Wednesday 24 April 2019

'I couldn't give a fiddler's what Joe Brolly and Pat Spillane think about it'

Sean Quigley of Fermanagh with supporter Lochlann Drumm from Kinawley
Sean Quigley of Fermanagh with supporter Lochlann Drumm from Kinawley
Fermanagh's Sean Quigley. Photo: Oliver McVeigh/Sportsfile
Michael Verney

Michael Verney

Sean Quigley is rarely one to pull punches and after sending shockwaves through the championship with their surprise defeat of Monaghan, he makes no bones about Fermanagh's Ulster title ambitions.

It scarcely seemed credible last summer when Pete McGrath was ousted from the Fermanagh job that the Erne men would make it all the way to the Ulster decider just under 12 months later.

What Rory Gallagher's men have achieved - promotion to Division 2 and a first Ulster final appearance in a decade - is remarkable and their success is underpinned by a miserly defence with just 17 points conceded in two Ulster outings.

The influence of Tyrone's three-time All-Ireland winner Ryan 'Ricey' McMenamin is also clear to see in their defensive organisation - often with 15 men behind the ball - and Quigley believes the pair have injected a significant change in attitude where it was badly needed.

"They have brought a winning mentality, they have brought a belief. Rory and Ricey have been around winning teams for a long time. It is nothing new, the players have been there. This is an experienced Fermanagh team and we have a few young lads who have come in," Quigley said.

"For the first time in a long time we have a very good bench to finish a game. Monaghan would have been confident that they had a strong bench but we were on par, if not a wee touch in front."

Quigley was on point with three first-half frees helping his side into a two-point half-time lead but when the Farney men gained traction and led by two with time almost up, the game was slipping away until Eoin Donnelly's injury-time goal.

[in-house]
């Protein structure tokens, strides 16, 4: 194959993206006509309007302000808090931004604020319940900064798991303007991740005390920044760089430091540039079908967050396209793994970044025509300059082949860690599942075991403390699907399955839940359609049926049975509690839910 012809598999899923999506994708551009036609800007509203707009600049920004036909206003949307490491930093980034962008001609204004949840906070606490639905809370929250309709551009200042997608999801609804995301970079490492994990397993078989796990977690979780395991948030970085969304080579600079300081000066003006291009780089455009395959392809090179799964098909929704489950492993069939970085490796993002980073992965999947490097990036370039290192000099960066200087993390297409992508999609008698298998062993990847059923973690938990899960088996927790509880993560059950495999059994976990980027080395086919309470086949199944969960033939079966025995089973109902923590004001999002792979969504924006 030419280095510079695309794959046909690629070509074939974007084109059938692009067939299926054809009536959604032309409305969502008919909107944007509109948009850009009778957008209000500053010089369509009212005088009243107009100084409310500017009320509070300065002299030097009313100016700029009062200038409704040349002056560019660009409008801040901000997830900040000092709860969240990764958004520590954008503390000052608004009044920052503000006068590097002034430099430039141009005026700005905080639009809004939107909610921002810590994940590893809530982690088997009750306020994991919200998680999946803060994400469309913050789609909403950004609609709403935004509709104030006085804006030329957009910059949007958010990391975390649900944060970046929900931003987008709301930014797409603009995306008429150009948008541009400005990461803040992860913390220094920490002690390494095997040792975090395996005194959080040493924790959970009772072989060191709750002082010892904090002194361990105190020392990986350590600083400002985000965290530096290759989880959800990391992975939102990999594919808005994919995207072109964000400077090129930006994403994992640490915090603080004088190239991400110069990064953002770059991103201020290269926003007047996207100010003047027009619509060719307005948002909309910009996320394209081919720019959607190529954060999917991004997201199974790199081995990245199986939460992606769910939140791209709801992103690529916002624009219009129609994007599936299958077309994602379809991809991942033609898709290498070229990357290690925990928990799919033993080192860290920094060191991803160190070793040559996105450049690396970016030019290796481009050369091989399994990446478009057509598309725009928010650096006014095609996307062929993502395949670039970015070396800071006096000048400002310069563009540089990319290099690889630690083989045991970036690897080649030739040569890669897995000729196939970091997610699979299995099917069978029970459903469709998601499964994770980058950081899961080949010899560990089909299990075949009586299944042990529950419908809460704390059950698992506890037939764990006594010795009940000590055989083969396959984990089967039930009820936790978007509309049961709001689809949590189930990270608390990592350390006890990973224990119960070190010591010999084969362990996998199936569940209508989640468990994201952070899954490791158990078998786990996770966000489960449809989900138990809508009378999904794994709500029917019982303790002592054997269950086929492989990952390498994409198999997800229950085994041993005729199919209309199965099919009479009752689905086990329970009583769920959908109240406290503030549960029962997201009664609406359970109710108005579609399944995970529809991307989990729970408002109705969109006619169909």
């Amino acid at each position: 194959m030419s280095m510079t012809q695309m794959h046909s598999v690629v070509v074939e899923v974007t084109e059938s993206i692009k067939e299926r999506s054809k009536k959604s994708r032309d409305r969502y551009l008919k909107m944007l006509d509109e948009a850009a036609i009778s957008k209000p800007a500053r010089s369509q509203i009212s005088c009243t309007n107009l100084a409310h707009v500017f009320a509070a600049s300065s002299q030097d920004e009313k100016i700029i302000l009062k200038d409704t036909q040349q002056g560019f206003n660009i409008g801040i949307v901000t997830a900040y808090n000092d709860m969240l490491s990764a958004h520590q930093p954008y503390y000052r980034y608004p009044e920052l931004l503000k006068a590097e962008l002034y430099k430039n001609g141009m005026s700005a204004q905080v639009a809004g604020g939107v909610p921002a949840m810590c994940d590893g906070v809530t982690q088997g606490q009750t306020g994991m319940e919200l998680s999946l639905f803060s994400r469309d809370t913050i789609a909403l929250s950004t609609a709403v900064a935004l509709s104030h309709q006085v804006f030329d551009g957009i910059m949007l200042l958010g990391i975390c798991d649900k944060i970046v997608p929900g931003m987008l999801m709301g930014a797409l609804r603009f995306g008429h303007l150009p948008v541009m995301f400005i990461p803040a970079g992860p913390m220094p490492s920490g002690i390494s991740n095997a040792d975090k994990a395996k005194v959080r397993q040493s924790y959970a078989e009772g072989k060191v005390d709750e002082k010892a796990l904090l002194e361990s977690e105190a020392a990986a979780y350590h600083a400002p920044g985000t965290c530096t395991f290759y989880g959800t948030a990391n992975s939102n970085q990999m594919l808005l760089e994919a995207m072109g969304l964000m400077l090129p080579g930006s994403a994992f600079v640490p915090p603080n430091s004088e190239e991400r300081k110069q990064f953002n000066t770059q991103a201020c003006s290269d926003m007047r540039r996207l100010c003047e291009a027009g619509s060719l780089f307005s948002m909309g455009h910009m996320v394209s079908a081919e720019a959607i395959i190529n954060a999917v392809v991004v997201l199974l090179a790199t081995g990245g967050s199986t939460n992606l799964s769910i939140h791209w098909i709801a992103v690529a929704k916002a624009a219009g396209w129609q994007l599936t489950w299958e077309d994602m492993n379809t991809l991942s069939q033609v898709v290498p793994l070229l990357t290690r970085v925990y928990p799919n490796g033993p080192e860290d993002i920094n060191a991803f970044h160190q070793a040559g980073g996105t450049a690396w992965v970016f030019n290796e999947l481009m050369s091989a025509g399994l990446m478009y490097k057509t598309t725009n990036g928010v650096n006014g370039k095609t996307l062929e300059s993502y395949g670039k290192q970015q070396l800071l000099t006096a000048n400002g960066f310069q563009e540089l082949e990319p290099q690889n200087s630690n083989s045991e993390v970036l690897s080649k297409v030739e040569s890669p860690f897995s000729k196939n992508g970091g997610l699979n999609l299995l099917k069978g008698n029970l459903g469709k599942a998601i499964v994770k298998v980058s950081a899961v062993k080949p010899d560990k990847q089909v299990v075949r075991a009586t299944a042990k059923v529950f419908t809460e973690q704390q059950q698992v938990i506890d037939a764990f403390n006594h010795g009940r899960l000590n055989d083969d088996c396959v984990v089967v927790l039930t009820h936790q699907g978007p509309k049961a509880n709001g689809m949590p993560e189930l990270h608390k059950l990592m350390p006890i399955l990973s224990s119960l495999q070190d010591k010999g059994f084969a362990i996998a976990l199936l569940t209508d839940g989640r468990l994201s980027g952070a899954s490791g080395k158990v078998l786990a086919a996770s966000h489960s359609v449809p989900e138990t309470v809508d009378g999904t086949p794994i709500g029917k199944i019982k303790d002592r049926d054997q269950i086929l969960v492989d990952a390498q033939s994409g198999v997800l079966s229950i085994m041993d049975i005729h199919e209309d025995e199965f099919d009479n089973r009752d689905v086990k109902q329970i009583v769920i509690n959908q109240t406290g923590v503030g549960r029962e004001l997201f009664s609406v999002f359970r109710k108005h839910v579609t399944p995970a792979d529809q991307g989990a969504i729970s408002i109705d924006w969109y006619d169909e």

The Roslea forward never wavered in his belief, however. "We were down in Longford for the last League game and we were four down. We never thought that game was gone, it came down to the last kick of the game and we won it," Quigley said.

"We didn't panic, we gave the ball away a few times in the second half but that happens, it just shows the character of this team.

"To come up against a team like Monaghan, who in my opinion are top four in Ireland, and overthrow them the way we did, albeit by a point but a one-point win is as good as a 100-point win. It is hard to put into words.

"We came here with no doubt in our minds that we were going to overthrow Monaghan. I would like to have thought we would have done it a wee bit easier than that, but we will take it."

Their defensive system has drawn the ire of many pundits but results are all that matters for Quigley and the hard yards put in over the winter would be worth every drop of sweat if they can lift the Anglo-Celt Cup when they face either Donegal or Down on June 24.

"We are happy with the way we are playing. Joe Brolly and Pat Spillane will probably analyse it to death but to be honest I couldn't give a fiddler's what they think about it," he said.

"We will make no qualms about it, if we go and get overturned in Clones there won't be a word about Eoin Donnelly putting that ball in the back of the net. We are in it to win it and we are going to give it a damn good try.

"We are in the final, we're there on merit, we deserve to be there and we will give it a damn good rattle. If I am talking you in three weeks' time and I am going into Roslea with an Ulster medal, it will all be worth it."

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